Robert F. Kennedy, Jr.'s Plan to Use Government Bonds to Help First-Time Home Buyers
Democratic presidential contender Robert F. Kennedy, Jr. said this weekend that the government should assist first-time home buyers by offering them discounted 3 percent mortgages, financed by selling tax-free U.S. Treasury bonds.
“I’m gonna give everybody a ‘rich uncle’ — it’s gonna be Uncle Sam,” he said. “I’m going to have Uncle Sam cosign those mortgages. This new class of mortgages is going to be for single-home buyers in those communities who are going to live and work there.”
The proposal is similar to one floated by the late conservative Harvard economist Martin Feldstein, who wrote in June 2008 that the U.S. could avoid turning the subprime mortgage crisis into a full-blown financial crisis by using the government to offer partial financing to homeowners whose mortgages were more expensive than the value of their homes. The suggestion was not taken up; three months later, Lehman Brothers failed and the market crashed.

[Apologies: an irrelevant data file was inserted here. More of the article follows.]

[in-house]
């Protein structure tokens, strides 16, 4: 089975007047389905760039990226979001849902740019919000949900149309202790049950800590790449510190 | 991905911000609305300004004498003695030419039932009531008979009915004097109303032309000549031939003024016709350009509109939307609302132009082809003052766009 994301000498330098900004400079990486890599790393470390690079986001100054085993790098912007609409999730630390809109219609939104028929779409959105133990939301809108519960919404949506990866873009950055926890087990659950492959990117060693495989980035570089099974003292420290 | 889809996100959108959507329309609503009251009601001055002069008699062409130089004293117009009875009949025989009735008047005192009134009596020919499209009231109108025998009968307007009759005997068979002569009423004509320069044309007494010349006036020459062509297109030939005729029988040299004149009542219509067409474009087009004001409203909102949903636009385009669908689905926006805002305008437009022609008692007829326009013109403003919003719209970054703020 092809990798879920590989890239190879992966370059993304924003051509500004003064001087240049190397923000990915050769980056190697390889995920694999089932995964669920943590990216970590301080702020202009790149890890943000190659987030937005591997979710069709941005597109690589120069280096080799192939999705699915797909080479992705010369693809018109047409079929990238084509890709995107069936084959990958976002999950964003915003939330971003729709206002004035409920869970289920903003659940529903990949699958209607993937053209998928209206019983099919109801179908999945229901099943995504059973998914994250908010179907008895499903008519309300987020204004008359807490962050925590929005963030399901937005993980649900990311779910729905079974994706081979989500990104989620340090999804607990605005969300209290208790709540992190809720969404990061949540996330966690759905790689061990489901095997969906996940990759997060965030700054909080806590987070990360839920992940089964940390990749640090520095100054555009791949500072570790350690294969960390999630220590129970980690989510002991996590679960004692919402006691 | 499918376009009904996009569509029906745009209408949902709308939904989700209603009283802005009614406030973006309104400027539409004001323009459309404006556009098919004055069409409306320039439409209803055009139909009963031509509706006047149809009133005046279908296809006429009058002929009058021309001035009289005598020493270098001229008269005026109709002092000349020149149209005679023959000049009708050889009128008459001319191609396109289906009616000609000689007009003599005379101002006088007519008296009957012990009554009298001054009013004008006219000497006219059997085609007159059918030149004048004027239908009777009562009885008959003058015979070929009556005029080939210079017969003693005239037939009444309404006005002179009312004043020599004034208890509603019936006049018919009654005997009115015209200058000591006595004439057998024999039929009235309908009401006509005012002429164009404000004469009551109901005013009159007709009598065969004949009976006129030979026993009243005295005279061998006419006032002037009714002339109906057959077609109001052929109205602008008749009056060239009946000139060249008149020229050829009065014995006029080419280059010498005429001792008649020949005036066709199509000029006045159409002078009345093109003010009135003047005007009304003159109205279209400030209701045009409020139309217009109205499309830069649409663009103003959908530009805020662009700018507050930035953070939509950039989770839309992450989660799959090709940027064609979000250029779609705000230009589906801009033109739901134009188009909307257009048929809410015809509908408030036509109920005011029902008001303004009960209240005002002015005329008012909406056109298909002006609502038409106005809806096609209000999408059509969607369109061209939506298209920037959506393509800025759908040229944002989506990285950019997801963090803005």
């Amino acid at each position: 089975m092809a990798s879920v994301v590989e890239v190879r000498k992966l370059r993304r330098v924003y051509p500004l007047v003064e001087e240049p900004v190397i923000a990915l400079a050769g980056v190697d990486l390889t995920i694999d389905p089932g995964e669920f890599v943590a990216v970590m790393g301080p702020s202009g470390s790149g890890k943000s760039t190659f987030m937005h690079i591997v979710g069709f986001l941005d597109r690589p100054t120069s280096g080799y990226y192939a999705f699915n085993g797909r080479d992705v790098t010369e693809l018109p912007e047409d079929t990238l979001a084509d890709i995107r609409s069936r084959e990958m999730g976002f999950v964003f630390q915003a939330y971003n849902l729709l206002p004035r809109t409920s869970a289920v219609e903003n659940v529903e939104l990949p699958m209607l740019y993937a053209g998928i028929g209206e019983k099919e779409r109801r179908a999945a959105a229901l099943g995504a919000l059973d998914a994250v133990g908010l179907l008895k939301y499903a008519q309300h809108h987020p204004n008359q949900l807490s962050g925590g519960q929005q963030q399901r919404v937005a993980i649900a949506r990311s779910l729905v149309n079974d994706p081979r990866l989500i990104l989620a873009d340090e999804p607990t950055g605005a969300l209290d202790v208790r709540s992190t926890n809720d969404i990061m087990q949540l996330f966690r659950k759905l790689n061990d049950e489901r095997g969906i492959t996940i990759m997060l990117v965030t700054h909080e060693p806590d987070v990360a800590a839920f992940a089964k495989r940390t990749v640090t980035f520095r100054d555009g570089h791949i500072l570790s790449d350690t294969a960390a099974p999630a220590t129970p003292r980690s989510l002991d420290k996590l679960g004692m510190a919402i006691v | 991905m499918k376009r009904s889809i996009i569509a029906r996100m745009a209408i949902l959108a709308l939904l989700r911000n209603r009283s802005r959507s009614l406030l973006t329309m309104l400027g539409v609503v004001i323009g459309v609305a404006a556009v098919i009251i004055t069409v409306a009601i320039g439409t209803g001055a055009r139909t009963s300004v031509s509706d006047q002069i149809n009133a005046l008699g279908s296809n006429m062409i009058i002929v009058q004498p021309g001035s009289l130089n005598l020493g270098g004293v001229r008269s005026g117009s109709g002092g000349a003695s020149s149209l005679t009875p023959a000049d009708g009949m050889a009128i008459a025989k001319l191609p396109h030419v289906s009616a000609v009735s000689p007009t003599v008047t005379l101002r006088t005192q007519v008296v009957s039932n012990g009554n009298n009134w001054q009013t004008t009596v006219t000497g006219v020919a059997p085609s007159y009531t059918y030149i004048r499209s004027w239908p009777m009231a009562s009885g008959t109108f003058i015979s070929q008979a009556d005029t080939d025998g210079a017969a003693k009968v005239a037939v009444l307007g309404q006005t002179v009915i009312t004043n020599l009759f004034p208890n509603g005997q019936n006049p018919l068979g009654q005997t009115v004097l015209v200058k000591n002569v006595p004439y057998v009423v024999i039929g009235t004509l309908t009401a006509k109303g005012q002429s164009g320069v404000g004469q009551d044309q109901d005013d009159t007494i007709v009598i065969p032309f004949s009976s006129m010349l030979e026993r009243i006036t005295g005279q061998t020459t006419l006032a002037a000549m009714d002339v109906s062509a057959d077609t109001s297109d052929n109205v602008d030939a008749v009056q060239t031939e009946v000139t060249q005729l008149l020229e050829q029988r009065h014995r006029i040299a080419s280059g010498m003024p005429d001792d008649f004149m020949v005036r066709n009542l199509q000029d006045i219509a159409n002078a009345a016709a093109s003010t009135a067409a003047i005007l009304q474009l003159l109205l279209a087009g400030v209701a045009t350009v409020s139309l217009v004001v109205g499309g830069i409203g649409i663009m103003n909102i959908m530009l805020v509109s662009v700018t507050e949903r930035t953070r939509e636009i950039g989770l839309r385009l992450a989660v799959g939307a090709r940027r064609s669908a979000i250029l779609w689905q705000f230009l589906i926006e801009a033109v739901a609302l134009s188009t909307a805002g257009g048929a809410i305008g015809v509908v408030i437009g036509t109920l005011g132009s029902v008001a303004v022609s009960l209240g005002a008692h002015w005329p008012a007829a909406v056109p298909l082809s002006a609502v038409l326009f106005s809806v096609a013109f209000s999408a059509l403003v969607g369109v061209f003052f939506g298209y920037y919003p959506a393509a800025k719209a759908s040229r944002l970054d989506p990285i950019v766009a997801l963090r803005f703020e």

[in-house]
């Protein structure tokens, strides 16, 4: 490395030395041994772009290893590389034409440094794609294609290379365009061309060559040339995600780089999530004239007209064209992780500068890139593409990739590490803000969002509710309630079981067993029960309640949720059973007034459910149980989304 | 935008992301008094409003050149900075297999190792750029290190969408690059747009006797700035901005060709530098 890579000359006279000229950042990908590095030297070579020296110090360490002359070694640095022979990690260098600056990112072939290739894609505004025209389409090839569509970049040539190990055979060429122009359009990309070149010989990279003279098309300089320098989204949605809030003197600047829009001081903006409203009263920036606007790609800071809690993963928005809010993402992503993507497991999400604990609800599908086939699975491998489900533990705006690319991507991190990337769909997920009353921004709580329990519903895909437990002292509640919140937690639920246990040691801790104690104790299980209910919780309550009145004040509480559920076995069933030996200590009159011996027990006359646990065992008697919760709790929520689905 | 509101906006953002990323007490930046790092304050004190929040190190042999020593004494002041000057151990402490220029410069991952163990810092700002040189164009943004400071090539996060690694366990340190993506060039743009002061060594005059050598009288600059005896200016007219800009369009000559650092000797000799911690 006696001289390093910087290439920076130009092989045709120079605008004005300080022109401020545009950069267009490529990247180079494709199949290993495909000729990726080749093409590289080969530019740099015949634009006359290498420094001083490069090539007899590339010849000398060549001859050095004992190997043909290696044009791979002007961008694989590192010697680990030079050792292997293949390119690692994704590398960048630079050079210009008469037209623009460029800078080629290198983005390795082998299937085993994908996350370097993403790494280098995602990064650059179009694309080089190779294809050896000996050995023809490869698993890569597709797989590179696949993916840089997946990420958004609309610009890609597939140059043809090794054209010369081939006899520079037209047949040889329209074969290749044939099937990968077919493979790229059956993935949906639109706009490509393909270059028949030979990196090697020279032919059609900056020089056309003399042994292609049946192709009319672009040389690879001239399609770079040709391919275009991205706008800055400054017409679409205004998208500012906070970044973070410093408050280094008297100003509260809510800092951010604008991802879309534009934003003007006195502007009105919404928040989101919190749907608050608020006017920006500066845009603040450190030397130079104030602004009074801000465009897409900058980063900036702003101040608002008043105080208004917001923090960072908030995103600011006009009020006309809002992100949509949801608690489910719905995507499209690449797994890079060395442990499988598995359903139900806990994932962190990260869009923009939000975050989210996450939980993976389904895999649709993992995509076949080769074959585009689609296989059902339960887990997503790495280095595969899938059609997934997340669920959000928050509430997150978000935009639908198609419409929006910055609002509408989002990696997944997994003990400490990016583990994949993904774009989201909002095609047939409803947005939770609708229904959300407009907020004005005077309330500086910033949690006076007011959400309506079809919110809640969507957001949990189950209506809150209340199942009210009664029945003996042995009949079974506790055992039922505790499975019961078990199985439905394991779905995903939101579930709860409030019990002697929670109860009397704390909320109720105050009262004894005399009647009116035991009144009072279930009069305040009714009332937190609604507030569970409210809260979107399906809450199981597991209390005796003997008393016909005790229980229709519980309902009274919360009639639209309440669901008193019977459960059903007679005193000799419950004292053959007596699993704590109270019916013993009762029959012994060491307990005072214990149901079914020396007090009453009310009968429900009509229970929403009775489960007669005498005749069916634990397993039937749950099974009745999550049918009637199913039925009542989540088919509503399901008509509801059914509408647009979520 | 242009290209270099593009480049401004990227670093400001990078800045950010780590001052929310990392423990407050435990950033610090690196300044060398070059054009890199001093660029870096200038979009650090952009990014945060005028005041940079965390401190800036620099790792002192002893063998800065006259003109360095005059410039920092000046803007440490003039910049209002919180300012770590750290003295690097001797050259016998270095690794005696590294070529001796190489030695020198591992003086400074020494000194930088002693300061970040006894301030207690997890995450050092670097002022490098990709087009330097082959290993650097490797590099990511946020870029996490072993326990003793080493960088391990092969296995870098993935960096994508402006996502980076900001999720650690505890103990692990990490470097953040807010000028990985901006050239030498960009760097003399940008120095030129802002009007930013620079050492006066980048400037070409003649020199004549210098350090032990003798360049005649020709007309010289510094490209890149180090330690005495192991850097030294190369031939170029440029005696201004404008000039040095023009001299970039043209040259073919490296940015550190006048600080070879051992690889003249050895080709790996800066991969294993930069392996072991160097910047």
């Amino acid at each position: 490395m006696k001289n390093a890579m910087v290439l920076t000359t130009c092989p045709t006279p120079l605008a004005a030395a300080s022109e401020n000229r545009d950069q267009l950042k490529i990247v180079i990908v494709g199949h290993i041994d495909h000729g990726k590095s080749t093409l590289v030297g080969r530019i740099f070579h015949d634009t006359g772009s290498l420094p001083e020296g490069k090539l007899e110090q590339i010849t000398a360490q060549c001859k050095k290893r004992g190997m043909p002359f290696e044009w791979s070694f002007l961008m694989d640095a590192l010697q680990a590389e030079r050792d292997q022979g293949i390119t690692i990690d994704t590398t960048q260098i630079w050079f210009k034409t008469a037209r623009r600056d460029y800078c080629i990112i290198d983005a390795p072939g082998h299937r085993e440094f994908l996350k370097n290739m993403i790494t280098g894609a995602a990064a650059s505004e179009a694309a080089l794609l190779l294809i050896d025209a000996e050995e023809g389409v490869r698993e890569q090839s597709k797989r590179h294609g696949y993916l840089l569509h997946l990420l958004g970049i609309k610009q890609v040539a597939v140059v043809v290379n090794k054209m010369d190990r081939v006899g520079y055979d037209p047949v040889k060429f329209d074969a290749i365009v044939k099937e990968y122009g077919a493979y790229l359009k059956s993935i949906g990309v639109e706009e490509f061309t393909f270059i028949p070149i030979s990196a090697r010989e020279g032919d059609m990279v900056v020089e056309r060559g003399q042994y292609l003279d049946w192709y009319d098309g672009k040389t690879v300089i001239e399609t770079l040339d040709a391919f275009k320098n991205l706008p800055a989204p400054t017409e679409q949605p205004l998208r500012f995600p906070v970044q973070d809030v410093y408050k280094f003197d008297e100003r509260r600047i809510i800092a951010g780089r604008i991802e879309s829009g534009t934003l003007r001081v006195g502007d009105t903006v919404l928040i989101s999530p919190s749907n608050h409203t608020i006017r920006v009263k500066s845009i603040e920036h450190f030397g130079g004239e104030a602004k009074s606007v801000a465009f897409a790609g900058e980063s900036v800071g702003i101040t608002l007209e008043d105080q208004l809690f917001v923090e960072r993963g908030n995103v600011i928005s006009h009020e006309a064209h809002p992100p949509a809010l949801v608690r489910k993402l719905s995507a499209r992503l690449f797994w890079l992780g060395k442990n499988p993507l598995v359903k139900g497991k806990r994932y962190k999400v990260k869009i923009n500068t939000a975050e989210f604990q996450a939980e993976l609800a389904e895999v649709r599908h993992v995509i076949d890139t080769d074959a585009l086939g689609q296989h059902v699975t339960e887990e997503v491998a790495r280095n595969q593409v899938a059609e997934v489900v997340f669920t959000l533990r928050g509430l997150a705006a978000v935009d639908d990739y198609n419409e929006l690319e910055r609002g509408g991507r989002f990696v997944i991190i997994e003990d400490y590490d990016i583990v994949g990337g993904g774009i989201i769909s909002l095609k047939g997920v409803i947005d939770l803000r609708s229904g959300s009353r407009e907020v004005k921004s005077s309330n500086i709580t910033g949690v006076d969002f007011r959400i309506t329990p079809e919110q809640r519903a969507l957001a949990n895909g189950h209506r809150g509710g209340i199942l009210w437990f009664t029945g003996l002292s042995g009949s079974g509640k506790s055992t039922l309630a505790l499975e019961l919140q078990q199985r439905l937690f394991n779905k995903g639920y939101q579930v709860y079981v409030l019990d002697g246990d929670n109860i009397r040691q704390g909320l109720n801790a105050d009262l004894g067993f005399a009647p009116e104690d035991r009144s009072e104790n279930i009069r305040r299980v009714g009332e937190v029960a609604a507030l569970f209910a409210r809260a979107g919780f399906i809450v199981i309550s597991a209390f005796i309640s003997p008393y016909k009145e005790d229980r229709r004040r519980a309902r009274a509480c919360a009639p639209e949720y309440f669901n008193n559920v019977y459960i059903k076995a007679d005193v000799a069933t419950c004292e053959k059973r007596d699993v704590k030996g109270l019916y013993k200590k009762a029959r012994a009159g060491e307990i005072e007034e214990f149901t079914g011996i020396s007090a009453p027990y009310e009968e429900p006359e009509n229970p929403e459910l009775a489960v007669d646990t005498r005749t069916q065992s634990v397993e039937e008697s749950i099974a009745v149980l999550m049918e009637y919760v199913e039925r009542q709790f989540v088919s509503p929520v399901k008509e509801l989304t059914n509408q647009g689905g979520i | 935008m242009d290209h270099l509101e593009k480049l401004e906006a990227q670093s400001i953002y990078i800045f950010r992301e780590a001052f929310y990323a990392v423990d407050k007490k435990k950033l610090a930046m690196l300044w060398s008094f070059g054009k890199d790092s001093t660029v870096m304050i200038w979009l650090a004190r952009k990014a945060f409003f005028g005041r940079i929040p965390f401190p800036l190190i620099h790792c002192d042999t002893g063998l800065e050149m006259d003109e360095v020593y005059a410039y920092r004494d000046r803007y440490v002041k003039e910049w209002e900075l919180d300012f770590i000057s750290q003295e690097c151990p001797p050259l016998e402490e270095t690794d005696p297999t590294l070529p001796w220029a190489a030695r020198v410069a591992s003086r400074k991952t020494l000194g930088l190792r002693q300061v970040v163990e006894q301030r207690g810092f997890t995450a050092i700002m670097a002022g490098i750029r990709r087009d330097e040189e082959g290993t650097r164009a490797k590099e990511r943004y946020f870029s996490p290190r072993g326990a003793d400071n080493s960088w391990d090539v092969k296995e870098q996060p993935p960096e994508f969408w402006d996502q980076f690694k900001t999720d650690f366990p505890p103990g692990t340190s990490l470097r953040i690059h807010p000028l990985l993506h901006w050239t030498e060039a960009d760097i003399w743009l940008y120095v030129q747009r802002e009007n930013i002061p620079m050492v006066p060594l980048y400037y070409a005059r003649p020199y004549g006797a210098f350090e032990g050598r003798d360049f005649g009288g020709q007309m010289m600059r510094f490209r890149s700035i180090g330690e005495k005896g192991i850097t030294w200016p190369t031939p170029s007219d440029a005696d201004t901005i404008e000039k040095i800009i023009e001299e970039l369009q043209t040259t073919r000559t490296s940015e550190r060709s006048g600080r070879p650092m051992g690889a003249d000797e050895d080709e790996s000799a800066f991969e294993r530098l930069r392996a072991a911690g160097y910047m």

Kennedy described the decline of homeownership among young Americans as a problem not just for the economy, but also for American democracy, which has historically relied on a large and growing middle class for stability.
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